If we are developing into a demand-driven pull economy — where the users’ attention is scarcer than whatever companies are trying to sell them — it’s almost inconceivable that what we call “advertising” doesn’t have to change on a more fundamental level as well. While I can’t tell you the specifics of that change, there are some broad trend lines I see emerging.

  1. Advertising, product and business move closer together. The origin of people being interested in a company’s offering is actually having something to offer that people care for. More technically speaking, product or service development need to be driven by demand and “advertising” — what you do to get attention — is a function of that. It wouldn’t surprise me to see this reflected in the way companies organize. On the same note, the harder it becomes to get attention, the more valuable it becomes once you have it. Tying it closer into your business model seems logical (see also point 3).
  2. Distribution is no longer the key challenge. The toughest nut to crack in the physical world was the same for advertisers as for media: getting in front of people’s eyeballs. This was reflected in where the majority of the money went: media spending. But when distribution is as simple as booting Facebook’s Ad Manager and entering your credit card details, its suddenly trivial. Instead, the quality of what you distribute becomes essential as it needs to resonate with users. That means two things: Creating said what is where the money ought to go. And that what is likely going to differ a lot from the mostly bad, irrelevant advertising we see today. I avoid the term content marketing for the whole hype it’s surrounded by, and the fact that many agencies simply put old wine in new bottles, but the core assumption of creating stuff users actually want is right.
  3. Advertising and entertainment continue to merge. Companies have long used otherwise popular people to promote their brands. Back in the days they simply hired them as testimonials and put them in their ads. Today, the same idea — using entertainment and popculture to make advertising more attractive — has been developed a lot further. Probably the most forward-thinking example is Amazon Prime Video. Huh!? That’s not advertising! you say. My reply: If you strictly think about the core challenge of advertising as getting people’s attention for your offering, it is a form of advertising. But instead of bad spots they produce shows that win Golden Globes. To be fair, it’s nothing like advertising at the surface. Prime Video is deeply tied into Amazon’s business model (see my first point). Yet, it fulfills a lot of the same function as advertising. Here is Jeff Bezos at last years code conference:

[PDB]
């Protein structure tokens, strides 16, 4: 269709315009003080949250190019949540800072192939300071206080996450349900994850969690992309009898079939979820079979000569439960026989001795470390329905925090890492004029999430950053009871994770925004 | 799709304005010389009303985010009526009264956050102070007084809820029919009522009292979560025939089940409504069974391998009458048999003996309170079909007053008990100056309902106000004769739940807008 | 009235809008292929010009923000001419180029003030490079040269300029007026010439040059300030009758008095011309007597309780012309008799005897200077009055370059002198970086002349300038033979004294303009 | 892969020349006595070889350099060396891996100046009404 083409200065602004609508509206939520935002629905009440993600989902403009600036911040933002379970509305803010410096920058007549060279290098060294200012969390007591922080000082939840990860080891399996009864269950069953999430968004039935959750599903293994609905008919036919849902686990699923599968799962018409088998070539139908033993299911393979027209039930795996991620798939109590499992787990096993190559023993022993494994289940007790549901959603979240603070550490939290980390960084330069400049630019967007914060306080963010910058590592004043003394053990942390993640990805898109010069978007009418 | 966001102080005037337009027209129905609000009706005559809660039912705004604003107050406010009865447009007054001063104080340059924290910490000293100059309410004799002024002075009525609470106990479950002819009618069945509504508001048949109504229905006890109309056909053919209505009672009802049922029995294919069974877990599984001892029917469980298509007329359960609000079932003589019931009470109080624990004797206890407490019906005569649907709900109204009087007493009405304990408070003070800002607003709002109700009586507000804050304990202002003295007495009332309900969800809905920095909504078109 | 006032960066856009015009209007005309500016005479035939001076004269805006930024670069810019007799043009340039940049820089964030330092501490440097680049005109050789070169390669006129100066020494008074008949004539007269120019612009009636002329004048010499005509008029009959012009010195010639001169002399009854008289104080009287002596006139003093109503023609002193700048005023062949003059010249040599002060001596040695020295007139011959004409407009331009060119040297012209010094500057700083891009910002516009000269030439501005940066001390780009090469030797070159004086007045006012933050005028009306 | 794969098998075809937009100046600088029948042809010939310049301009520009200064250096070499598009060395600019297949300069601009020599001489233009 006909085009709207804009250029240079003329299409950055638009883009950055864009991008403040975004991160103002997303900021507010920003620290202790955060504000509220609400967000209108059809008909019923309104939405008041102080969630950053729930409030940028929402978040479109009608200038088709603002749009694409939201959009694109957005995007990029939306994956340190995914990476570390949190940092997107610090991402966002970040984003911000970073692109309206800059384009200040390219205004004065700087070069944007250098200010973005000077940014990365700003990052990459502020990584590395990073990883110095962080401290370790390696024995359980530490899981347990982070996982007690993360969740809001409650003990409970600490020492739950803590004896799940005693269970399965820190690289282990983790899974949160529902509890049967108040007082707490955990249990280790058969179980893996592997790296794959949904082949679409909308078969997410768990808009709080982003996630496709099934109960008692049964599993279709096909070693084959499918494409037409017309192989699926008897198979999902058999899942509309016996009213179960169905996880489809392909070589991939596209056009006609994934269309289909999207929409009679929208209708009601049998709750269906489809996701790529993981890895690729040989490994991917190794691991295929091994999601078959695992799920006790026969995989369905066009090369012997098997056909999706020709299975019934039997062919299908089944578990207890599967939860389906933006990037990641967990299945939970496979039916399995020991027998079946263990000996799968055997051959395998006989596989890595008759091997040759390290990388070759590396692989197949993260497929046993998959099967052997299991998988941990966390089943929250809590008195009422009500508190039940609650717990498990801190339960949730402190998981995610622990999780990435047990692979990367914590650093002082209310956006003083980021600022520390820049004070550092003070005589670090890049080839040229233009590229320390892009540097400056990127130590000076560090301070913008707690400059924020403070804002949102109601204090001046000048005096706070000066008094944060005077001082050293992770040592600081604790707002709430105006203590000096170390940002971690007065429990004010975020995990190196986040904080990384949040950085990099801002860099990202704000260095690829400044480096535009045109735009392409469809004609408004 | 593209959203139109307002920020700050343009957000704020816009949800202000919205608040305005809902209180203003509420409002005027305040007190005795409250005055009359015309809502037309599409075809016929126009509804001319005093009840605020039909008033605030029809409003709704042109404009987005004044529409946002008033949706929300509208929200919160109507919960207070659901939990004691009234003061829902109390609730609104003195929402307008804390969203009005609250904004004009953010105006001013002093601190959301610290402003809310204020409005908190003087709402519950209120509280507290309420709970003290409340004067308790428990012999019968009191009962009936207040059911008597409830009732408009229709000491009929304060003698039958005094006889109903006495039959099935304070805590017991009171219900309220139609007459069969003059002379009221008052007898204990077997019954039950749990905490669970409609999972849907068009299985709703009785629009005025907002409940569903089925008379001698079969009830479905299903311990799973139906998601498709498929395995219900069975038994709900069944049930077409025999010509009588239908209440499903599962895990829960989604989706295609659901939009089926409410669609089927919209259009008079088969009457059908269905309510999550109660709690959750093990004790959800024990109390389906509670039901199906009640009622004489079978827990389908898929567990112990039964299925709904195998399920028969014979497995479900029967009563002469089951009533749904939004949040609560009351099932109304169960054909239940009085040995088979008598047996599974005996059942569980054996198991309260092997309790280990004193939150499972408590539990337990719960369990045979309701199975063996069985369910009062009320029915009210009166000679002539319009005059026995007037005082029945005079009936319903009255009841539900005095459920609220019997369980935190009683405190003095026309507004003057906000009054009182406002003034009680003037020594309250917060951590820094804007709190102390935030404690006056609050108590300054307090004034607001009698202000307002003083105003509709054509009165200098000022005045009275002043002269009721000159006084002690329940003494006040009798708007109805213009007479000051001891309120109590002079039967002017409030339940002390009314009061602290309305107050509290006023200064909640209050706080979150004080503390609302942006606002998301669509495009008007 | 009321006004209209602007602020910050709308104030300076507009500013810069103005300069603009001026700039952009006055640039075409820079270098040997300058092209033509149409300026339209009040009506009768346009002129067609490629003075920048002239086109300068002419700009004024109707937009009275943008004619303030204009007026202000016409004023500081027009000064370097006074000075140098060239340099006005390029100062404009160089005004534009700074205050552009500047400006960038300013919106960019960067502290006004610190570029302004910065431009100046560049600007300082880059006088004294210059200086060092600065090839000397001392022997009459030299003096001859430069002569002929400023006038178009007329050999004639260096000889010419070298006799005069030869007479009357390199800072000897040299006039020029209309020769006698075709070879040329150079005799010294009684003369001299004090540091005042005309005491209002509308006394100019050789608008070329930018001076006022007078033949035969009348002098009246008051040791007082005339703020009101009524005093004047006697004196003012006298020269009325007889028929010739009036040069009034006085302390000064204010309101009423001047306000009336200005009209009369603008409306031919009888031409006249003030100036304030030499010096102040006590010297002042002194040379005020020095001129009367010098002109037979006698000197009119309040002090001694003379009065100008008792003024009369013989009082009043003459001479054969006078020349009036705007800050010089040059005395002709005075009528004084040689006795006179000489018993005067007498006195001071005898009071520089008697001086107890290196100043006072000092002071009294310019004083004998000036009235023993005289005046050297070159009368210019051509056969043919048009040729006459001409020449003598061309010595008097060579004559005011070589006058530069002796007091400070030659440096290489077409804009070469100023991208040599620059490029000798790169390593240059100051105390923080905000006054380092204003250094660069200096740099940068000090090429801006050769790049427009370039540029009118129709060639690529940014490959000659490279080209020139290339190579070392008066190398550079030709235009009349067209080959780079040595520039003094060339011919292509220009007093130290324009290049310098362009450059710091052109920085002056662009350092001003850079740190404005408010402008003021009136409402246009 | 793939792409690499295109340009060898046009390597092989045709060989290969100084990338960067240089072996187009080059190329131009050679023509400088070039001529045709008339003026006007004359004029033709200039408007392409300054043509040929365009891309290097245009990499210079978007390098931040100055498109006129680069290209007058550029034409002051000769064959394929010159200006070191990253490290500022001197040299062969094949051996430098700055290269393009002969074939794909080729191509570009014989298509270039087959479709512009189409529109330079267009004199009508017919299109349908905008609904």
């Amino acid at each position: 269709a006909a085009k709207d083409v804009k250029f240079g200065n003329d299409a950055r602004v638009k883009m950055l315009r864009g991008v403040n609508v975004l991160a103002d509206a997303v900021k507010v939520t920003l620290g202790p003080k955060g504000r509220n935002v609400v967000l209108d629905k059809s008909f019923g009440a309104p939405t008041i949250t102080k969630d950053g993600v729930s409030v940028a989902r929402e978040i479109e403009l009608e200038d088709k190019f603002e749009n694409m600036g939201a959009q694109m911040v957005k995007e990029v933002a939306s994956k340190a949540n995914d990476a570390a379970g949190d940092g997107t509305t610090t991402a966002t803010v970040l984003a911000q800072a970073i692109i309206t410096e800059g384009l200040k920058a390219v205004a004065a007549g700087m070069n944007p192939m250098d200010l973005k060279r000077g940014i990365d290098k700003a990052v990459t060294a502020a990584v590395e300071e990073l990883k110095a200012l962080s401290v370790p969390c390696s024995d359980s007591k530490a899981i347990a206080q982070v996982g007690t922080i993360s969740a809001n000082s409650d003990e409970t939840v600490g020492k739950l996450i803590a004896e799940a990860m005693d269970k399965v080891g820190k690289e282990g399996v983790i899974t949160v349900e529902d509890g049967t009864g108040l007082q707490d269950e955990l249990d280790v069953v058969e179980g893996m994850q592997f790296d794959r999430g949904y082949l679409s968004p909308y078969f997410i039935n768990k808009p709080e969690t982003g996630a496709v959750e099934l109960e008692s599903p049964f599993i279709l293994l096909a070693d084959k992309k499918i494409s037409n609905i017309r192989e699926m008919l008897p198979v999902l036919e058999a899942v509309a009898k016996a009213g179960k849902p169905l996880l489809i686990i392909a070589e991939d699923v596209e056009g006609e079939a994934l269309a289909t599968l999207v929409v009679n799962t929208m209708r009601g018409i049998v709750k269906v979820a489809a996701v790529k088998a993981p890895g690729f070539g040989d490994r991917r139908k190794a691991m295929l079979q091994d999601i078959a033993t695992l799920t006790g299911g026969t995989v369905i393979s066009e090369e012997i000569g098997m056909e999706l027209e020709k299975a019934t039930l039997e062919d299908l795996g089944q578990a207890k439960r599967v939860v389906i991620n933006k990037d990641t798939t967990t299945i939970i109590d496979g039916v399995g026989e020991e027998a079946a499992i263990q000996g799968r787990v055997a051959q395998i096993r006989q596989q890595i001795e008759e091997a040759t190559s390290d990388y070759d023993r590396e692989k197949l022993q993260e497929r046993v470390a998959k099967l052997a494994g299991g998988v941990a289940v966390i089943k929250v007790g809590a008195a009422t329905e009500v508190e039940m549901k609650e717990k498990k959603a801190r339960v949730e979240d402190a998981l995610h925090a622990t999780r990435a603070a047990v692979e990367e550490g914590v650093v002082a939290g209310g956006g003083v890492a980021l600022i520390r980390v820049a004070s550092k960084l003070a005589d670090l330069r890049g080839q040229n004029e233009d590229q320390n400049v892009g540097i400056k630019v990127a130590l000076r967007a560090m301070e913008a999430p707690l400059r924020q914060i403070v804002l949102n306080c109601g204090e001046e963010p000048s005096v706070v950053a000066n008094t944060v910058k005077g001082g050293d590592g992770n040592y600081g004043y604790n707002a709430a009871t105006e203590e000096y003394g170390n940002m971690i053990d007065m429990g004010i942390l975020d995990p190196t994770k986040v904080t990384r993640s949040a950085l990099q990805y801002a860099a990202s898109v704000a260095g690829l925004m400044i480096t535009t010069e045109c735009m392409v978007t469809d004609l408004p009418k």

From a business POV for us, we get to monetize that content in an unusual way. When we win a Golden Globe, it helps us sell more shoes in a very direct way.

4. Data becomes key. Using data to reach customers will become a critical skill for “advertisers” or companies more broadly. Zander Nethercutt makes some good points about this:

“This new world will be marked by a monumental shift away from branding, which is already happening, a shift away from search, which is about to happen, but most important, and perhaps most unsettling, a shift away from trust in the user as the final indicator of their own desire. As we make this shift, and move towards a world in which data — and the mastery of its use — is king, ads will become deterministic.”

Advertising Goes On-Demand

It’s not necessarily useful to come up with ever new buzzwords to describe things. Still, the term on-demand advertising crossed my mind repeatedly while writing this piece. And it might be useful, particularly when written in a more appropriate way: on-demand advertising.

This way, the term’s absurdity becomes instantly apparent. Nobody would ever demand advertising. At least not if “advertising” refers to anything we describe with the word today. But it’s exactly what “advertising “— the things companies spend money on in order to get people’s attention — needs to become. Otherwise it won’t be worthwhile in the modern attention economy.

Thus, rethinking the underlying concept of “advertising” is the task ahead. Once we get there, it’s fair to assume that the advertising ecosystem will look a lot different from today. Companies will have to change their approach towards attention-getting, from budget allocation to how they organize. Agencies must change as well, rethinking the services they offer, the people they hire, and even the way they make money. If the history of change is indicative, not all the players from both sides will make it into the future.² But new ones will emerge to take their spots.


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¹ This paper has some interesting thoughts on the issue as well

² I would particularly hate to be a media agency right now. Their entire business model is reliant upon the assumption that distribution is the key challenge in advertising.